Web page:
This article is over 5 years old and may contain outdated information.


General James Murray's massive mapping mission

A look at the cartographic gem commissioned 250 years ago by Quebec’s military governor
  • Sep 30, 2013
  • 498 words
  • 2 minutes
General James Murray's map of the St. Lawrence, 1763. Library and Archives Canada, NMC 135035 Expand Image

What would you do if, after years of fighting for a territory you didn’t know very well, you finally found yourself in possession of it? If you were British general James Murray and the territory was Quebec in 1760, you’d make a map.

After French forces surrendered at Montreal in 1760, New France was effectively handed over to the British — although peace wasn’t official until 1763 with the signing of the Treaty of Paris. (This year marks the pact’s 250th anniversary.) Murray, military governor of Quebec from 1760 to 1763, immediately asked his surveyors to create a map of Britain’s newest domain.

What a map it is. It depicts in exacting and beautiful detail a huge stretch of the St. Lawrence River region, from Les Cèdres, just southwest of Montreal, to Isle-aux- Coudres, 105 kilometres northeast of Quebec City. What’s more, one of the original versions of the map is vast, composed of four sections that together measure about 14 by 11 metres; it’s believed this form was for official use. The other version consists of 44 sheets, which were more portable and likely easier to display.

Apart from showing geographical features, the Murray map also lists information the British would have found extremely helpful, including land ownership, local history and the “number of families and men able to bear arms.”

Seven copies of the map were made, but the whereabouts of only five are known. One is at the University of Michigan’s William Clements Library, two are at the British Museum in London and, fortunately, two are held by Library and Archives Canada, so Canadians can be connected to this quintessential piece of the nation’s history.

Here, we take a closer look at this cartographic achievement.

Expand Image
Lake of Two Mountains (written here as “Lake de Deux Montangne”) is the river delta where the Ottawa River meets the St. Lawrence River. (Map courtesy Library and Archives Canada, NMC 135039)
Expand Image
Montreal appears as a small settlement on the Island of Montreal. (Map courtesy Library and Archives Canada, NMC 135039)
Expand Image
Today, Chambly, Que., a city southeast of Montreal, sits next to the Chambly Basin. (Map courtesy Library and Archives Canada, NMC 135039)
Expand Image
Varennes, today a suburb of Montreal, appears as a red dot on the map, with St. Thérèse Island to the east. (Map courtesy Library and Archives Canada, NMC 135039)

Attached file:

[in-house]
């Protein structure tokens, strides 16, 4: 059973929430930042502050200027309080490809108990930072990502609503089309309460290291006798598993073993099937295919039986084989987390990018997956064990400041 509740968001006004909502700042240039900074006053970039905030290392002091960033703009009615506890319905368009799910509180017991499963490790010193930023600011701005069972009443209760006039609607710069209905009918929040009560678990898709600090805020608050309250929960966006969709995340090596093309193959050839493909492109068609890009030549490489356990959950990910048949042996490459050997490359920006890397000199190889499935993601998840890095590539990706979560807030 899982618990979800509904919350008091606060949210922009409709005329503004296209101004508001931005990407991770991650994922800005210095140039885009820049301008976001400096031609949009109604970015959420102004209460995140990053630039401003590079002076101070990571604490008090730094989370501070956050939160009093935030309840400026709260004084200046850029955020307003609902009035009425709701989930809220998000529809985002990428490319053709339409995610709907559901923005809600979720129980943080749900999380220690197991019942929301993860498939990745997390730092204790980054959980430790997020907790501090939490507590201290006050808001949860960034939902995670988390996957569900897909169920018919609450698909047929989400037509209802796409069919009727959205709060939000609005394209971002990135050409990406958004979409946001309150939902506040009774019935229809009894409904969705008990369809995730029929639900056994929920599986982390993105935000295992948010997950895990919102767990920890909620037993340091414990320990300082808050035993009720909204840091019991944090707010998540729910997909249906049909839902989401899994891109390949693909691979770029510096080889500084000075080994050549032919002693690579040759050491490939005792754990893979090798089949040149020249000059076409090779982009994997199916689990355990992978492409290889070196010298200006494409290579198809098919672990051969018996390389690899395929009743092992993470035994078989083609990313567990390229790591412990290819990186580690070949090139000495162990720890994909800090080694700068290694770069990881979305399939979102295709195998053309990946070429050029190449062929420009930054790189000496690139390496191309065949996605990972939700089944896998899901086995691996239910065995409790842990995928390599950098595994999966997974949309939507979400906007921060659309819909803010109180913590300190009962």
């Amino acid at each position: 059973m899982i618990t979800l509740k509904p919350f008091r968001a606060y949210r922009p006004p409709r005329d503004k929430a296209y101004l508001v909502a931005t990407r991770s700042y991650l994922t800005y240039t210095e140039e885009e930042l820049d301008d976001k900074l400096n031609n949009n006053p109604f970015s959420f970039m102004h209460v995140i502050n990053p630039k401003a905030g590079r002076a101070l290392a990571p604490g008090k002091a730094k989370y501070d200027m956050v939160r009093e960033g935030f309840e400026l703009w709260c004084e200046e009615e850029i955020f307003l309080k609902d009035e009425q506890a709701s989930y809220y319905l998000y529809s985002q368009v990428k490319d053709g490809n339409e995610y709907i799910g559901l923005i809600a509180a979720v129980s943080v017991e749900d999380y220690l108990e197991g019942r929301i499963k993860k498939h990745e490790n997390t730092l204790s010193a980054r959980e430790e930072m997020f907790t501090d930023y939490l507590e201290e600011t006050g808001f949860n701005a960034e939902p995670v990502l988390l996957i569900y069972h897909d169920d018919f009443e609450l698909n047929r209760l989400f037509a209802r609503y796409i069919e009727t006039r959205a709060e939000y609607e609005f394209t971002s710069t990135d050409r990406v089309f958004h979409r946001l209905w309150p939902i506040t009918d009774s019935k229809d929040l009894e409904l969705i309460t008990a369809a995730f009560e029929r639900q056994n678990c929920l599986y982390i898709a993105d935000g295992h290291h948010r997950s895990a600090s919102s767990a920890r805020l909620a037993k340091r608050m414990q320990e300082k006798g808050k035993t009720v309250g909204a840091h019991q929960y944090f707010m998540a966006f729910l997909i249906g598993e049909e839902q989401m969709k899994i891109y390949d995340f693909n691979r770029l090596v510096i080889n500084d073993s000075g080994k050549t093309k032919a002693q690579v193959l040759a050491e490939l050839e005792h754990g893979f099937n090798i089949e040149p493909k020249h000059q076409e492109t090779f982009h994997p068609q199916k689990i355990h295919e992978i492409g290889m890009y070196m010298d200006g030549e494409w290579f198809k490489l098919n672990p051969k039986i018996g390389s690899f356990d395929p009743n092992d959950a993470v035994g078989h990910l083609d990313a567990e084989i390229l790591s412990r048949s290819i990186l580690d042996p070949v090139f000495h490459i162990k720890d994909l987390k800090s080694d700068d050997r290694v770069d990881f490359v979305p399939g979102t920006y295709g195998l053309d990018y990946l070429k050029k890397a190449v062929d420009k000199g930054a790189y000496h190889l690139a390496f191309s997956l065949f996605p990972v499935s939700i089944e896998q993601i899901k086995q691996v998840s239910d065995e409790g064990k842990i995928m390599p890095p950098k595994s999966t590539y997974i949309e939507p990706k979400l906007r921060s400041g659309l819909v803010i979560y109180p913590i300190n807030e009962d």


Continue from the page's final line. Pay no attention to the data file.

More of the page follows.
Expand Image
Lac Saint-Pierre, located in the St. Lawrence River downstream of Montreal, is now a UNESCO biosphere reserve. (Map courtesy Library and Archives Canada, NMC 135039)
Expand Image
The city of Trois-Rivières is located today at the confluence of the Saint-Maurice and St. Lawrence rivers. (Map courtesy Library and Archives Canada, NMC 135039)
Expand Image
The red buildings of present-day Quebec City are visible on the lower half of the map. (Map courtesy Library and Archives Canada, NMC 135039)
Expand Image
This map shows a close-up of Île d’Orléans, east of present-day Quebec City. (Map courtesy Library and Archives Canada, NMC 135039)

Are you passionate about Canadian geography?

You can support Canadian Geographic in 3 ways:

Related Content

Assassin's Creed Odyssey landscape


Inside the intricate world of video game cartography

Maps have long played a critical role in video games, whether as the main user interface, a reference guide, or both. As games become more sophisticated, so too does the cartography that underpins them. 

  • 2569 words
  • 11 minutes

People & Culture

In search of promised lands

Uprooted repeatedly by development projects, the Oujé-Bougoumou Cree wandered boreal Quebec for 70 years before finding a permanent home. For some, the journey continues.

  • 7148 words
  • 29 minutes


Go with the fleuve: 5 days in La Belle Province

Following the St. Lawrence’s winding course through Quebec delivers a feast of history, culture and food

  • 2137 words
  • 9 minutes


Creative Cartography: Matt Cusick’s map collages

This article is part of a series of Q&As with some of the best artists working with maps. Read…

  • 1186 words
  • 5 minutes